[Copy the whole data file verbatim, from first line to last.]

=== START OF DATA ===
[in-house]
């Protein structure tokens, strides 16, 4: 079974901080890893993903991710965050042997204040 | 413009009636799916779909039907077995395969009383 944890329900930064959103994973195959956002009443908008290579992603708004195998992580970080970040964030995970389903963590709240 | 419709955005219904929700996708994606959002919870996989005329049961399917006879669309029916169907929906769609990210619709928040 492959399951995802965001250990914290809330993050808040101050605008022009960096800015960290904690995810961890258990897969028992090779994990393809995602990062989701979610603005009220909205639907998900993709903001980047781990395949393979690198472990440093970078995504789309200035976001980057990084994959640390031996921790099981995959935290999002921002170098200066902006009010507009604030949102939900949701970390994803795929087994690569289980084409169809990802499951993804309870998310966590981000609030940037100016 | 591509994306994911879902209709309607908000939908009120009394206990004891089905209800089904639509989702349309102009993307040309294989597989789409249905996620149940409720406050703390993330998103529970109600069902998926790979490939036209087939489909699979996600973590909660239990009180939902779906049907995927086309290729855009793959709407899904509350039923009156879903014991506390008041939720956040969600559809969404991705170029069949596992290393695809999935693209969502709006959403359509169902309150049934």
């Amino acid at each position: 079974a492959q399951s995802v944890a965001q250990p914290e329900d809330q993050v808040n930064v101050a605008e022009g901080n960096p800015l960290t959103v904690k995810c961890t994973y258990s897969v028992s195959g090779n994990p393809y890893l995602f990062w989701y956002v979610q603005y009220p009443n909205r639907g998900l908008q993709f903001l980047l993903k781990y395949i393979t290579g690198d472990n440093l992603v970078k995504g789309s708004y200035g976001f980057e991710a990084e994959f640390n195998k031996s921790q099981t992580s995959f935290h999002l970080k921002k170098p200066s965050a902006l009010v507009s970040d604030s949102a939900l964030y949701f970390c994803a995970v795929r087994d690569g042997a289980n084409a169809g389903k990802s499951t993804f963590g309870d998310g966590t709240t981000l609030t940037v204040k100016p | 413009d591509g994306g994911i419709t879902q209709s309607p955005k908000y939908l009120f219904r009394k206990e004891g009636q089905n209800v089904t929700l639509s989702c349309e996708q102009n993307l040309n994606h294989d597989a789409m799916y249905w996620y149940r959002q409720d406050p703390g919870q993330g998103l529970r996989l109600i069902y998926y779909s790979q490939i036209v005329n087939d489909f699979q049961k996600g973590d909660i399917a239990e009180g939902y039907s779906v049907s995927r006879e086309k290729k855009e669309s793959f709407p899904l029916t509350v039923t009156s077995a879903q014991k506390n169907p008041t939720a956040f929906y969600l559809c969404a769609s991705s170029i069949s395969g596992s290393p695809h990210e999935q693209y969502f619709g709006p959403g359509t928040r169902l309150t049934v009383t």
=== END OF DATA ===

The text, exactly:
[in-house]
């Protein structure tokens, strides 16, 4: 079974901080890893993903991710965050042997204040 | 413009009636799916779909039907077995395969009383 944890329900930064959103994973195959956002009443908008290579992603708004195998992580970080970040964030995970389903963590709240 | 419709955005219904929700996708994606959002919870996989005329049961399917006879669309029916169907929906769609990210619709928040 492959399951995802965001250990914290809330993050808040101050605008022009960096800015960290904690995810961890258990897969028992090779994990393809995602990062989701979610603005009220909205639907998900993709903001980047781990395949393979690198472990440093970078995504789309200035976001980057990084994959640390031996921790099981995959935290999002921002170098200066902006009010507009604030949102939900949701970390994803795929087994690569289980084409169809990802499951993804309870998310966590981000609030940037100016 | 591509994306994911879902209709309607908000939908009120009394206990004891089905209800089904639509989702349309102009993307040309294989597989789409249905996620149940409720406050703390993330998103529970109600069902998926790979490939036209087939489909699979996600973590909660239990009180939902779906049907995927086309290729855009793959709407899904509350039923009156879903014991506390008041939720956040969600559809969404991705170029069949596992290393695809999935693209969502709006959403359509169902309150049934």
């Amino acid at each position: 079974a492959q399951s995802v944890a965001q250990p914290e329900d809330q993050v808040n930064v101050a605008e022009g901080n960096p800015l960290t959103v904690k995810c961890t994973y258990s897969v028992s195959g090779n994990p393809y890893l995602f990062w989701y956002v979610q603005y009220p009443n909205r639907g998900l908008q993709f903001l980047l993903k781990y395949i393979t290579g690198d472990n440093l992603v970078k995504g789309s708004y200035g976001f980057e991710a990084e994959f640390n195998k031996s921790q099981t992580s995959f935290h999002l970080k921002k170098p200066s965050a902006l009010v507009s970040d604030s949102a939900l964030y949701f970390c994803a995970v795929r087994d690569g042997a289980n084409a169809g389903k990802s499951t993804f963590g309870d998310g966590t709240t981000l609030t940037v204040k100016p | 413009d591509g994306g994911i419709t879902q209709s309607p955005k908000y939908l009120f219904r009394k206990e004891g009636q089905n209800v089904t929700l639509s989702c349309e996708q102009n993307l040309n994606h294989d597989a789409m799916y249905w996620y149940r959002q409720d406050p703390g919870q993330g998103l529970r996989l109600i069902y998926y779909s790979q490939i036209v005329n087939d489909f699979q049961k996600g973590d909660i399917a239990e009180g939902y039907s779906v049907s995927r006879e086309k290729k855009e669309s793959f709407p899904l029916t509350v039923t009156s077995a879903q014991k506390n169907p008041t939720a956040f929906y969600l559809c969404a769609s991705s170029i069949s395969g596992s290393p695809h990210e999935q693209y969502f619709g709006p959403g359509t928040r169902l309150t049934v009383t």